Budget and Finance Committee of Parliament has asked Treasury to ensure that the 2019/20 National Budget is people-centred with no room for wastage, corruption, misprocurement and private sector arrears.
The committee’s chairperson Sosten Gwengwe said in an interview on Tuesday because of the challenges, citizens do not fully benefit from the budget.
The remarks follow last week’s 2019/20 budget meeting between the committee and Minister of Finance, Economic Planning and Development Joseph Mwanamvekha to share notes on how best fiscal plan can be framed to benefit the citizenry.
Said Gwengwe: “There is a huge drain in misprocurement and corruption but without tangible action to reverse the trend. We want the minister to look at creative ways of dealing with chronic problems of our budget in terms of rampant waste on contract awards.
“We will be looking forward to see creative ways of dealing with debt, corruption, procurement processes and most importantly we want to see a budget which at the end can uplift the poor to self sustenance. We want a people-centred budget that will have a visible impact on Malawians.”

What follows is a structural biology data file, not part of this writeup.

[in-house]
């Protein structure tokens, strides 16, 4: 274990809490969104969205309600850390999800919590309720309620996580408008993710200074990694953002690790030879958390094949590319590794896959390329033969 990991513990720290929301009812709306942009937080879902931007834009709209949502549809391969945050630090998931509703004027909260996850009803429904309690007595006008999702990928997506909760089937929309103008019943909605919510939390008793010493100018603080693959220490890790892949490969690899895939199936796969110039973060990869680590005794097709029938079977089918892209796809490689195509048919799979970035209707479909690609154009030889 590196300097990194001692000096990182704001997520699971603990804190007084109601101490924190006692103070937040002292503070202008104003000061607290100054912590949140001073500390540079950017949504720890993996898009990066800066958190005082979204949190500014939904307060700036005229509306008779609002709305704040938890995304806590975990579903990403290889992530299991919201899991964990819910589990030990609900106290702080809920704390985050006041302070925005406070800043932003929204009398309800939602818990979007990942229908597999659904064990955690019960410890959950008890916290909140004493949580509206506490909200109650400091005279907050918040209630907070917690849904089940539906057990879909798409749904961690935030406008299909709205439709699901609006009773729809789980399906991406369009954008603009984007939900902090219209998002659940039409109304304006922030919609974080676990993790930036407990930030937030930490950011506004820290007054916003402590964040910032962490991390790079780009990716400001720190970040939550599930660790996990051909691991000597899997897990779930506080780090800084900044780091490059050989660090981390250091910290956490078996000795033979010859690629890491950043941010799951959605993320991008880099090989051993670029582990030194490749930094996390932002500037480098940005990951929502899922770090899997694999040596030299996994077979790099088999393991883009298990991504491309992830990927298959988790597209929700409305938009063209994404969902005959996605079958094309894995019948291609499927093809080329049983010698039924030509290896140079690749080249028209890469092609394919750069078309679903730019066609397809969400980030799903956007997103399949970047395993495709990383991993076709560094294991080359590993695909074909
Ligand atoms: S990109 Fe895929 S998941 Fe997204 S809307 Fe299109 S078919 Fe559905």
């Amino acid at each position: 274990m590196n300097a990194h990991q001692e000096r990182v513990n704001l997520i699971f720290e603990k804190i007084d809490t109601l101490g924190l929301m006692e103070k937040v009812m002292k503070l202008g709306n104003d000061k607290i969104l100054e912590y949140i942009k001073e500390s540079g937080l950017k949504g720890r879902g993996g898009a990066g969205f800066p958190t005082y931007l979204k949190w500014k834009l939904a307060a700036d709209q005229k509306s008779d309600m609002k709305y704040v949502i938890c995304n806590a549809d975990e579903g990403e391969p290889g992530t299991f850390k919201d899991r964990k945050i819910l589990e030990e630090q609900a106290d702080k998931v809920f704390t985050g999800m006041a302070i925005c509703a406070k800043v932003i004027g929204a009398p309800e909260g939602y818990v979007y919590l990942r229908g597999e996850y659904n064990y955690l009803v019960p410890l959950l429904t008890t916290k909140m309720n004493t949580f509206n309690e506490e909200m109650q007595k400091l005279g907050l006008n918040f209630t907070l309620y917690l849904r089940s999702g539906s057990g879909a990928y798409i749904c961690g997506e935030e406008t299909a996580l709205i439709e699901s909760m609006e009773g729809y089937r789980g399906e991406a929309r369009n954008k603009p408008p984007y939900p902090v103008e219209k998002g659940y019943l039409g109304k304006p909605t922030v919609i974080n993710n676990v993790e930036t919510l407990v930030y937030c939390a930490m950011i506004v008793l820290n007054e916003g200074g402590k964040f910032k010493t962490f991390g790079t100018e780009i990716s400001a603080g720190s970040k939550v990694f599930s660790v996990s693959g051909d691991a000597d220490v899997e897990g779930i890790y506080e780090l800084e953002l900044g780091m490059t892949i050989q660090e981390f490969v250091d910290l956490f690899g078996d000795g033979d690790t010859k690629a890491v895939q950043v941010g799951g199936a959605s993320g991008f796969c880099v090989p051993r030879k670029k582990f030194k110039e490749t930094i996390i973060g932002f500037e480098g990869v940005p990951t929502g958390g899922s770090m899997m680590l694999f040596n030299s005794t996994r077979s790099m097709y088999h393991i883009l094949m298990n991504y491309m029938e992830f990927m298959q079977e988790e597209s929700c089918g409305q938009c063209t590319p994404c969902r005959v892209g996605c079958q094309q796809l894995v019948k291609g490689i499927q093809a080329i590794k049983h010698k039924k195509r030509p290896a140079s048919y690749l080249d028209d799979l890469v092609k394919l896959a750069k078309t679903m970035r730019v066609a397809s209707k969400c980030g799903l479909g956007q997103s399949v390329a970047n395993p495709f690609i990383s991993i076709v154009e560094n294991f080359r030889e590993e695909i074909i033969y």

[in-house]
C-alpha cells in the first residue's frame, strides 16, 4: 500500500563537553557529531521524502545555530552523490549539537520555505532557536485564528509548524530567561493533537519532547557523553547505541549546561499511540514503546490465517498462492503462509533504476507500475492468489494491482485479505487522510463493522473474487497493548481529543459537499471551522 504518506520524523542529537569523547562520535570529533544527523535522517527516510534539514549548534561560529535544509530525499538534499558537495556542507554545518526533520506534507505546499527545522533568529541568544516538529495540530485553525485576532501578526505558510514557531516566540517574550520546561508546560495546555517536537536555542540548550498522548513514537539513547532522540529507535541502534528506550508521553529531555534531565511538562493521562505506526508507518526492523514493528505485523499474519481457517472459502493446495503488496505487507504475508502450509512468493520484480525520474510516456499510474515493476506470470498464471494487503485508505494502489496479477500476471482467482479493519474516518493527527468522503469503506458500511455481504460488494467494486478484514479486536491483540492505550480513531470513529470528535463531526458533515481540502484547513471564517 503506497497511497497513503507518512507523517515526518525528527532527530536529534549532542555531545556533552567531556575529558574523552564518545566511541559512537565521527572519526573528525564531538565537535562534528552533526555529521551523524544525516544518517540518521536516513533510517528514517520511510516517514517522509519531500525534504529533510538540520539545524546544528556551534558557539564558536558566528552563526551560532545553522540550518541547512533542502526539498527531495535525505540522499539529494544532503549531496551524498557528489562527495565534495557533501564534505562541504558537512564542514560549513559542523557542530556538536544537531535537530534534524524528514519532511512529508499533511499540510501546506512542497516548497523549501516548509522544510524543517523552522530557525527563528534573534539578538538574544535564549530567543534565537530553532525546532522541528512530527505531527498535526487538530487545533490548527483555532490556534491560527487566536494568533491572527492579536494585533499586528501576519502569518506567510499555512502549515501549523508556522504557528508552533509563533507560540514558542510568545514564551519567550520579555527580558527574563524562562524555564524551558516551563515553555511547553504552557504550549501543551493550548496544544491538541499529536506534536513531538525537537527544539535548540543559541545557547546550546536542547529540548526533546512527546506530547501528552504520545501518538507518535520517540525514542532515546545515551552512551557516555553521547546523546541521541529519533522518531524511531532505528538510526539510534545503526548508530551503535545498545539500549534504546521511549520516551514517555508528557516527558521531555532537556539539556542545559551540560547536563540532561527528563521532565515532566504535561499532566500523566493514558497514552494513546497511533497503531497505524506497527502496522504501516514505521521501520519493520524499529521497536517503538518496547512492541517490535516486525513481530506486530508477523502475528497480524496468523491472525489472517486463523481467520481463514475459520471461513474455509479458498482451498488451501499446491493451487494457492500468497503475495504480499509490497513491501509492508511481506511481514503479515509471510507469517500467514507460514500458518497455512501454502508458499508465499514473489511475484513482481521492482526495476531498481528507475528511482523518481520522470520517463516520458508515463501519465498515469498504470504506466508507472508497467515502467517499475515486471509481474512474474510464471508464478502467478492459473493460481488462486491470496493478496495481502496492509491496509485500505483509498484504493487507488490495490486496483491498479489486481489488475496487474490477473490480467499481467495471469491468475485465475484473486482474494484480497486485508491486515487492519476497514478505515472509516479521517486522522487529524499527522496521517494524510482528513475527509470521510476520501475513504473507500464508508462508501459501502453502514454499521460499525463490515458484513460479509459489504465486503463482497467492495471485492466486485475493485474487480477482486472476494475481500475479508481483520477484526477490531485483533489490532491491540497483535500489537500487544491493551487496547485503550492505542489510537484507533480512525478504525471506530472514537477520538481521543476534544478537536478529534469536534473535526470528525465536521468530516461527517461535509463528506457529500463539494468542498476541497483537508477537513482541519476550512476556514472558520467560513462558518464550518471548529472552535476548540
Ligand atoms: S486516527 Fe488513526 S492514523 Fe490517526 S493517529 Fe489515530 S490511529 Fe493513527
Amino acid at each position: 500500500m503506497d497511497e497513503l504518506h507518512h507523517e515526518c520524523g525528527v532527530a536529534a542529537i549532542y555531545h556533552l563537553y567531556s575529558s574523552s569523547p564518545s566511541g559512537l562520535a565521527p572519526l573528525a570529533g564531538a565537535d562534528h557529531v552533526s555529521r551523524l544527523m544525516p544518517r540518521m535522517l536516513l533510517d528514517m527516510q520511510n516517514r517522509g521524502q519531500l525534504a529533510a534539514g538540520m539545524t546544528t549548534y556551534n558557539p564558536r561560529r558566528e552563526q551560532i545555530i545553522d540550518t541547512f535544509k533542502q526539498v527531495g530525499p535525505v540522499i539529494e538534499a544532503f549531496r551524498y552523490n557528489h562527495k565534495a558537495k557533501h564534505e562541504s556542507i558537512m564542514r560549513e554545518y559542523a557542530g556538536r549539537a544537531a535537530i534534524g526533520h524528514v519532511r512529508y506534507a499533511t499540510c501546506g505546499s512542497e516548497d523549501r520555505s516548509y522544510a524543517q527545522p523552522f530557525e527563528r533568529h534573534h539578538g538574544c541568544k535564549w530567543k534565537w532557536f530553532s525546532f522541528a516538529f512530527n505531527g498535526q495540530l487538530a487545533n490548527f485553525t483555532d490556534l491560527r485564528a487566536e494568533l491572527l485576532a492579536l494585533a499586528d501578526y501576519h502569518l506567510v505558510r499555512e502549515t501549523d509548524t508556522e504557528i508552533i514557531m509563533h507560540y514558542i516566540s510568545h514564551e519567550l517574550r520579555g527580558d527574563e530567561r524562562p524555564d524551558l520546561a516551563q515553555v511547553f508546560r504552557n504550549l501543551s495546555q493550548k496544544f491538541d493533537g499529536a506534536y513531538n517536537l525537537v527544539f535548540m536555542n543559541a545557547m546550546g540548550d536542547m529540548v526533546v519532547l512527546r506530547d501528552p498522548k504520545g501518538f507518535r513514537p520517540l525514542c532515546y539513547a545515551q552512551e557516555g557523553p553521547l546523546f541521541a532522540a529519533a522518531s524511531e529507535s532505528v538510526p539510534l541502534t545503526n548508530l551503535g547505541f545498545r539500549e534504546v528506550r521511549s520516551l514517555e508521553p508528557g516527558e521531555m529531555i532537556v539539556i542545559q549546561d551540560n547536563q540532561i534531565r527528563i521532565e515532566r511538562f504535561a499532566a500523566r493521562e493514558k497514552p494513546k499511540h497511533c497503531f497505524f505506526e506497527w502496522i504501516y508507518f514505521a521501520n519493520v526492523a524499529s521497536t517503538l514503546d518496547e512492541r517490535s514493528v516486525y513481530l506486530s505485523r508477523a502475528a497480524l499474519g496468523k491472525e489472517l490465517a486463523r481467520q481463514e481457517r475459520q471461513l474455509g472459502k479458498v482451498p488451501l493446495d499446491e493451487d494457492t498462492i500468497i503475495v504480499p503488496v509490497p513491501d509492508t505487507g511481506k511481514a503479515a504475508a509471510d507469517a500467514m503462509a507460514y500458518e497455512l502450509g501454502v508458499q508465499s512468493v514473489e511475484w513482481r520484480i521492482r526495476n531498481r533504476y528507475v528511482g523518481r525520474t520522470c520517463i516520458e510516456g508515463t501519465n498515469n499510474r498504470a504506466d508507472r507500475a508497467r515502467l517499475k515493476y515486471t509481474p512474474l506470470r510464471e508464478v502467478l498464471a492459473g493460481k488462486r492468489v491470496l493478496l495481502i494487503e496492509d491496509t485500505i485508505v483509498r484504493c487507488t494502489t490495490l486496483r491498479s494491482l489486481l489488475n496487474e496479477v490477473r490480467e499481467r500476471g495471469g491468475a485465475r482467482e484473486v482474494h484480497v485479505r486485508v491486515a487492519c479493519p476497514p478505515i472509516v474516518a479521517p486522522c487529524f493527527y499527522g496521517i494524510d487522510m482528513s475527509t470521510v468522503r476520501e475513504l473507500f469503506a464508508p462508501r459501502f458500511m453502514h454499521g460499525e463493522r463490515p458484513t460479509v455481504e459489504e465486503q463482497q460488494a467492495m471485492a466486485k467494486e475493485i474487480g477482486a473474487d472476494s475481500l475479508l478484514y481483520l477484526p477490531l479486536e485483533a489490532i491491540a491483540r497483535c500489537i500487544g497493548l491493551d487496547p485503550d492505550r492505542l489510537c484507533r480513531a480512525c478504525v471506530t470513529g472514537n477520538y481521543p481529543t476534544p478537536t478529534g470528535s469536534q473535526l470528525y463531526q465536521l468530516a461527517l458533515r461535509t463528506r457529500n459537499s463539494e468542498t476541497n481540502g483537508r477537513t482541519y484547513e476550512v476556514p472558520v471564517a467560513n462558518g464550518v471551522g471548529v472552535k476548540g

He said the budget committee wants to be involved in budget processes much earlier than just at the end of the whole process.
Gwengwe said the committee is also looking forward to seeing government moving fast in the implementation of the new Integrated Financial Management Information System (Ifmis) that will help address wastage.
Ministry of Finance, Economic Planning and Development spokesperson Davies Sado described the recommendations from the committee as valuable ahead of budget presentation in Parliament this month.
He said Treasury regards the committee as a crucial stakeholder in terms of budget issues as it represents the people.
“We agree with most of the suggestions and we are looking at how the suggestions can fit into the budget.
“We agree with the committee that the budget should be people-centred, that wastage should be reduced,” said Sado.
He agreed with Gwengwe that the public sector arrears are ballooning due to lack of adherence to contractual and payment agreements.
Treasury’s meeting with the committee last week marked the finalisation of the 2019/20 pre-budget consultation meetings as the budget meeting is scheduled to start next week in Lilongwe.
The consultations came after Parliament in June passed a four-month provisional budget.
The consultations happened amid mixed fortunes in the economy such as the rising public debt and a mismatch between the fiscal and monetary policy.